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Sunday, October 23, 2011

A Sacred Trust: Church and Congregational Archives

Community residents and family historians are always on the search for repositories that have materials and hard evidence that will help them tell the full stories of their family members and neighborhoods. A wonderful place for researchers to start is the local or family church. Many churches and congregations, of differing communities of faith, maintain church bulletins, photographs, parish meeting notes, and other records that contain valuable information not only about the congregation, but also about congregational members and the communities in which church outreach activities take place. Churches, mosques, temples, and other religious institutions may not have formal archival programs in place, but the materials they store—often in boxes, file cabinets, and back rooms—constitute the beginnings of significant church archives and history centers.
Participants in a church history workshop, c. 1989. The workshop developed into a long-lived program, Friends for the Preservation of African American History and Culture, sponsored by ACM. Photograph by Harold Dorwin.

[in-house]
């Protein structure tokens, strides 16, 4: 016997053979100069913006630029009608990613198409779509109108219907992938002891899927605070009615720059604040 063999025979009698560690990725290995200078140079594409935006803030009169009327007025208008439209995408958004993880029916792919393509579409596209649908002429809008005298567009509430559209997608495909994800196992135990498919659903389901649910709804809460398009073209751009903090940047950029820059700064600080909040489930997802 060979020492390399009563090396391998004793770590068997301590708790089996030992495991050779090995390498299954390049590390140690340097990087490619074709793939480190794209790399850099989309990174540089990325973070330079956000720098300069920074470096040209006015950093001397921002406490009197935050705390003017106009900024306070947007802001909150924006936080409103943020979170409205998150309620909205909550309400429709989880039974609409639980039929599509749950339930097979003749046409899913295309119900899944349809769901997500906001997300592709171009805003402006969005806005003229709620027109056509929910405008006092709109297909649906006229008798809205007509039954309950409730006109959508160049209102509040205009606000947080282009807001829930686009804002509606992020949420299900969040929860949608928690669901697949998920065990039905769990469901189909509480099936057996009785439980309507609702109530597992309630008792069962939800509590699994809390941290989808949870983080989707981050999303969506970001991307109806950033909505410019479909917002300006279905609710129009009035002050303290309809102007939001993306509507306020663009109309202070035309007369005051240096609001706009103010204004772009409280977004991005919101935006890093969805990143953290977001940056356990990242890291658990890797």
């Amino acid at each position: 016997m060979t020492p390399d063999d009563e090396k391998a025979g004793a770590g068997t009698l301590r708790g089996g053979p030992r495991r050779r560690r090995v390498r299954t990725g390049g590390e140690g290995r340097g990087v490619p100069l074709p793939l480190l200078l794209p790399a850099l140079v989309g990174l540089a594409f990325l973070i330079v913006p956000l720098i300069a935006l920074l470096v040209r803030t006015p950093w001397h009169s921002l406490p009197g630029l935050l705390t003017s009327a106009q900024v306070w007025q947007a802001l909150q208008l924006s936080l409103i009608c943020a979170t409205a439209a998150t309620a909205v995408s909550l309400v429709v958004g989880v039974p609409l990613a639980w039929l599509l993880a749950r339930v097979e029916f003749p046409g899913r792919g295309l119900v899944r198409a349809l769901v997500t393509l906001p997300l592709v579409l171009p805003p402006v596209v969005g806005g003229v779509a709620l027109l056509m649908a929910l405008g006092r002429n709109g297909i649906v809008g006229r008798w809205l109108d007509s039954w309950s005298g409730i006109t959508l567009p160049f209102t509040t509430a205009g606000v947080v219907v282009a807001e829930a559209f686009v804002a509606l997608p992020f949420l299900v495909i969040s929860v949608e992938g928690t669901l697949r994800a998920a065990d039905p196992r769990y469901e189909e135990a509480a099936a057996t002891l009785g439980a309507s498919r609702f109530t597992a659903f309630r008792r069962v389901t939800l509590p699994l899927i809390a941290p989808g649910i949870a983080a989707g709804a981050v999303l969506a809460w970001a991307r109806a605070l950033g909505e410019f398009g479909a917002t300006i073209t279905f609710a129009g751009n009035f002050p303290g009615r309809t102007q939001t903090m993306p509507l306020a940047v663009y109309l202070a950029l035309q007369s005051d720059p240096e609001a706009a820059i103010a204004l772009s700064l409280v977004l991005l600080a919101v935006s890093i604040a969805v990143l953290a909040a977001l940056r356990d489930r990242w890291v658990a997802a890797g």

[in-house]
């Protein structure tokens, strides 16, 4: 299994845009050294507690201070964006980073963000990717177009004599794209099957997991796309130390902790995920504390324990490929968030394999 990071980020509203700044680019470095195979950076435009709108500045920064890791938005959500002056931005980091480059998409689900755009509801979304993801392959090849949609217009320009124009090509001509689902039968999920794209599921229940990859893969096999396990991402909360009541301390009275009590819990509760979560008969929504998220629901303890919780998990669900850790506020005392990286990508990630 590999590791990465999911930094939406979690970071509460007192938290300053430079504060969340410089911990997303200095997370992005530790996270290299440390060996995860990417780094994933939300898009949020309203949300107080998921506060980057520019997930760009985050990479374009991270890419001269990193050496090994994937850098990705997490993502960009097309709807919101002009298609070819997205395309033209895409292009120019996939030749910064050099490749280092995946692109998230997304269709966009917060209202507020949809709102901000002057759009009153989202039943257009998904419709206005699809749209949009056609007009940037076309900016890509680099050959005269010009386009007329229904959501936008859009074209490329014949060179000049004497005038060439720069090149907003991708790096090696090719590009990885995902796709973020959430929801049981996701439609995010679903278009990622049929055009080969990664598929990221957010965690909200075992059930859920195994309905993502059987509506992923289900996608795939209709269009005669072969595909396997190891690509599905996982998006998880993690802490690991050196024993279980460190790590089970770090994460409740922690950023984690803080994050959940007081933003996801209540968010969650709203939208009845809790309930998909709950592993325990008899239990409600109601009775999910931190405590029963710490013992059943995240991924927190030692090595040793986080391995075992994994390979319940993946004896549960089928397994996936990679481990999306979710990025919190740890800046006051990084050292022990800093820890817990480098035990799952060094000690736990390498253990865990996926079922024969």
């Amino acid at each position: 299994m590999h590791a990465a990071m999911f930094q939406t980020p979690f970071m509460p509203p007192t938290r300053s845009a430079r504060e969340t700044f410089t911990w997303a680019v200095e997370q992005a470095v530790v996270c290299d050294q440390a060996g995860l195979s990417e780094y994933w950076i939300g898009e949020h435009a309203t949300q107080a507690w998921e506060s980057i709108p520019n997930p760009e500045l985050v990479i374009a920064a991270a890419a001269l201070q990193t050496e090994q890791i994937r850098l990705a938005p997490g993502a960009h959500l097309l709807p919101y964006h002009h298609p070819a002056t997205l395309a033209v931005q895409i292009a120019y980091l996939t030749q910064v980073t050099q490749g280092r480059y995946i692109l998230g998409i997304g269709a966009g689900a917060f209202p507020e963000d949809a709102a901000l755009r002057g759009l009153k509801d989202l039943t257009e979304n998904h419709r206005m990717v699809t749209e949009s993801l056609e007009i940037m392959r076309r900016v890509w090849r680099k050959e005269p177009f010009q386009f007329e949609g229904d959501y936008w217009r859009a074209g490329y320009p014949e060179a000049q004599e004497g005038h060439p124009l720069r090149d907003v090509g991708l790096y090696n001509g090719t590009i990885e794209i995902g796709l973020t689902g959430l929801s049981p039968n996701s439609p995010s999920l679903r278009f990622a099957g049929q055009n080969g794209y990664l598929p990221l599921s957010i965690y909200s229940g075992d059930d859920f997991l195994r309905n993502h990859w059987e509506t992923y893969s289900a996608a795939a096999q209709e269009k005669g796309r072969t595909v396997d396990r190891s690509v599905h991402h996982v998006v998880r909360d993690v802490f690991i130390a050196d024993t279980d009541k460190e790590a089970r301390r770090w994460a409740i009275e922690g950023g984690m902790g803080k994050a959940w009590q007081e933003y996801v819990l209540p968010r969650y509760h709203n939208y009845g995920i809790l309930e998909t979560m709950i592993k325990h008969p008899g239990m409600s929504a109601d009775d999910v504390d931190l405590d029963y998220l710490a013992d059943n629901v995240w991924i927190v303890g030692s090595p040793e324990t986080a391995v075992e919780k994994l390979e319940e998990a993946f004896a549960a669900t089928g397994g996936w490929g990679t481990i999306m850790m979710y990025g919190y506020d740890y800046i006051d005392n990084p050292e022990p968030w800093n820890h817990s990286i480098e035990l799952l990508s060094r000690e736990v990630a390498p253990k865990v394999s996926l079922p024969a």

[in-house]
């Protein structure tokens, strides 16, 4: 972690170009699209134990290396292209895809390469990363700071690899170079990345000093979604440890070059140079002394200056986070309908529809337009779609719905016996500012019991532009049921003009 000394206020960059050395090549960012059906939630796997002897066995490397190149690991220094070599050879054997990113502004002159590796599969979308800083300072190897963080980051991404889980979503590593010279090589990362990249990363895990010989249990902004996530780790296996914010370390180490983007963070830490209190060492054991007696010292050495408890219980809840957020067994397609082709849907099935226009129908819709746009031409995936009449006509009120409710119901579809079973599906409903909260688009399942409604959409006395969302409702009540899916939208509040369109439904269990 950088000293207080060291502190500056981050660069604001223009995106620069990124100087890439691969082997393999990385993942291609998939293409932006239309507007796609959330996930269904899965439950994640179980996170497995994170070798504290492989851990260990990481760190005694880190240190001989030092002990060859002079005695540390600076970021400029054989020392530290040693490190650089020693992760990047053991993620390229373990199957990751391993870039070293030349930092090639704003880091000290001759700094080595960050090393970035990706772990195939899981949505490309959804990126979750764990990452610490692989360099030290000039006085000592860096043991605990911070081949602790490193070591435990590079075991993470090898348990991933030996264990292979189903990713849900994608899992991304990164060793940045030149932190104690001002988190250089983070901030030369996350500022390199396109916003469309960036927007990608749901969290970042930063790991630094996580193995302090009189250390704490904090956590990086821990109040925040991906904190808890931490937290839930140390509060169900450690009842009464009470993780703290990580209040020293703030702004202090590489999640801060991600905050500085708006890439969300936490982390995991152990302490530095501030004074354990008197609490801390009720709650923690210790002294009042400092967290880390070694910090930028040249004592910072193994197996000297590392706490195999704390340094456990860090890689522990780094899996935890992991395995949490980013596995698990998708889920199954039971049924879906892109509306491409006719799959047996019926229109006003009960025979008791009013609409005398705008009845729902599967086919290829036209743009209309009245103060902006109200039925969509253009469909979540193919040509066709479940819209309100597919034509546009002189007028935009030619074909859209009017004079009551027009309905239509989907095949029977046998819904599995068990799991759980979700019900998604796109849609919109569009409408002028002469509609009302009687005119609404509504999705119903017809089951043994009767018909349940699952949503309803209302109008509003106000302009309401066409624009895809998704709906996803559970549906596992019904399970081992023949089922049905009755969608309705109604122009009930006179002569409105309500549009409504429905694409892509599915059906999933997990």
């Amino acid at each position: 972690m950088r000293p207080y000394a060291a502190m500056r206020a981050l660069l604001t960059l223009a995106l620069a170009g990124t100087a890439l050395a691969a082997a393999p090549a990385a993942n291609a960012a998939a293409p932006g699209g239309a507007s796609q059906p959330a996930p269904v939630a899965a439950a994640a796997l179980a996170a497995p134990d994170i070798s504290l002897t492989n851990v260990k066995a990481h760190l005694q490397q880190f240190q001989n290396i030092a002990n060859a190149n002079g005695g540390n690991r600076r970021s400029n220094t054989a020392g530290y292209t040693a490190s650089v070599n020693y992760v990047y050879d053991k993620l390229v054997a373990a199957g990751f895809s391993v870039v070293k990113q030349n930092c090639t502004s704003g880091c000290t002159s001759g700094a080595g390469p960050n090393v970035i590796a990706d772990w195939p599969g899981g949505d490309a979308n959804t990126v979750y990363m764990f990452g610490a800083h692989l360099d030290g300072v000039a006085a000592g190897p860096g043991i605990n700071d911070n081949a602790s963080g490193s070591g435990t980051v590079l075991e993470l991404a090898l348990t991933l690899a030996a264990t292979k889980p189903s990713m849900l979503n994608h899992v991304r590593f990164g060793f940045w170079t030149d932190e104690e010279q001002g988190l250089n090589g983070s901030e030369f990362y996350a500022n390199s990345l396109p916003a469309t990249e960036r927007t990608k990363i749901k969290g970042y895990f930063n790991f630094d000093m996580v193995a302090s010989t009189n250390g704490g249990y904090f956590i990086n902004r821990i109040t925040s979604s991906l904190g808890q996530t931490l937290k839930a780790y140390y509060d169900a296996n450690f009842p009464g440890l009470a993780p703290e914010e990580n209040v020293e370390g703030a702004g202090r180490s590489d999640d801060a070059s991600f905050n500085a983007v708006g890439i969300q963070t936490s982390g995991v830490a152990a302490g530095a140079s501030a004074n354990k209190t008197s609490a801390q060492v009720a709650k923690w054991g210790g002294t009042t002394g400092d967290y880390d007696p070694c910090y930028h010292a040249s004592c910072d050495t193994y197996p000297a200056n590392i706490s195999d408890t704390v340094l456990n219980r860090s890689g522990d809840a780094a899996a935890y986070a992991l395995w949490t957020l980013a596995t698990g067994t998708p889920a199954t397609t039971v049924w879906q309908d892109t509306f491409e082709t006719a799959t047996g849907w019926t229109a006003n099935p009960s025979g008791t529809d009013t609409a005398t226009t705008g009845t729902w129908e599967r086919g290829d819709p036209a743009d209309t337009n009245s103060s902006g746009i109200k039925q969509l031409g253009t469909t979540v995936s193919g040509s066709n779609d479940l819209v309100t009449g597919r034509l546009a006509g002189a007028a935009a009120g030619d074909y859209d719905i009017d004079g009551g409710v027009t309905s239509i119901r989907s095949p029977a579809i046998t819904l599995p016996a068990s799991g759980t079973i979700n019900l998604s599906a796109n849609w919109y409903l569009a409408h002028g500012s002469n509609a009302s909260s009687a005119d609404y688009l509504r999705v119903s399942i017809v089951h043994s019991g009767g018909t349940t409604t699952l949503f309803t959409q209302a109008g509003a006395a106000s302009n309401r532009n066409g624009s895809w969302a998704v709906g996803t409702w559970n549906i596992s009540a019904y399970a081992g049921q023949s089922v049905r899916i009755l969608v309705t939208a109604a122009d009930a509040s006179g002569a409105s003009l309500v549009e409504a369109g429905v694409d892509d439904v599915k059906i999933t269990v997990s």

Ben Ross, church historian for Sixth Mount Zion Baptist Church, Richmond, VA, in the church’s John Jasper Room and Museum. Photograph by Steven M. Cummings.
 Throughout its history, the Anacostia Community Museum has explored, collected, and preserved evidence of religious expression and experience in communities. One of the museum’s signature programs has been an ongoing informational and training initiative to identify and encourage local church historians and archivists to establish, maintain, and make accessible the archival records of their congregations and religious institutions. Originally called “The Unbroken Circle,” the initiative now known as “A Sacred Trust” periodically holds workshops, answers queries, and is preparing a church archives manual for broad distribution.

Preserving and making family and community history through church and congregational archives is indeed—A Sacred Trust!

Gail S. Lowe, PhD
Anacostia Community Museum

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